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Arnosti Lab

Microbial Biogeochemistry


Our lab focuses on three key topics:

  1. Microbially-driven carbon cycling in the ocean.

  2. The relationship between chemical structure and reactivity of organic matter.

  3. The relationships between microbial community composition and function, including factors that control distinct microbial mechanisms of carbon cycling. (See also Arnosti et al. 2018 and Reintjes et al. 2019 for the distinction between selfish, sharing, and scavenging bacteria.)


We use chemical and microbiological methods to investigate the chemical structure and reactivity of high molecular weight organic matter, and the role of microbial communities in organic matter degradation in sediments, seawater, and rivers.

Our work fits into the larger framework of carbon cycling on a global scale: heterotrophic microbes play key roles in the transformations, decomposition, and recycling of marine organic carbon, and are believed to be active in nearly all known marine environments, ranging from surface waters to sea ice to anoxic sediments, hydrothermal systems, and the deep biosphere.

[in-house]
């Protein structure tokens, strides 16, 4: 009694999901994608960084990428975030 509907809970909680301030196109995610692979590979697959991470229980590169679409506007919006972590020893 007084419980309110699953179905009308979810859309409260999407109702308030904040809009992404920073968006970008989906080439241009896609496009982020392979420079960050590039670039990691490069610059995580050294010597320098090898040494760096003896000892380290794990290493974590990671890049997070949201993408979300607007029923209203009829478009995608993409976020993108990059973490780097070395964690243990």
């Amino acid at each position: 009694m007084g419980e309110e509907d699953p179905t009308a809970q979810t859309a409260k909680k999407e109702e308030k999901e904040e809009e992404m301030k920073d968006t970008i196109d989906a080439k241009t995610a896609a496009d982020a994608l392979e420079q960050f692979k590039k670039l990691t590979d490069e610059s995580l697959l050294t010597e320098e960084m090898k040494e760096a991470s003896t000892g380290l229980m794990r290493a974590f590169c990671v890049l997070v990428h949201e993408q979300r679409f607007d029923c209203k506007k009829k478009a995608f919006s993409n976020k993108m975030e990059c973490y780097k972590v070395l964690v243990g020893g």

Three major unknowns of microbially-driven carbon cycling:

  1. The nature of the extracellular enzymes used to initiate carbon cycling.

  2. The identity of the microbes.

  3. The 3D structure of the substrate.


Most organic matter in marine systems is initially produced as macromolecules (proteins, polysaccharides, lipid complexes, nucleic acids) whose production and structure are reasonably well understood. The processes by which these macromolecules are transformed and (for the most part) ultimately remineralized to CO2 by marine microbes, however, are largely unknown. The identities and specific activities of the vast majority of microorganisms that catalyze these processes are only beginning to be discovered. Our goal therefore is to understand these transformations, and to identify key organisms and processes involved.

We conduct laboratory studies to investigate specific carbon degradation processes, and we develop new methods to study specific aspects of carbon cycling. We then apply these methods in the field to investigate  carbon cycling under a wide range of conditions. Much of our work is carried out in collaboration with colleagues at UNC (Teske lab) as well as with colleagues at other institutions in the U.S. and abroad.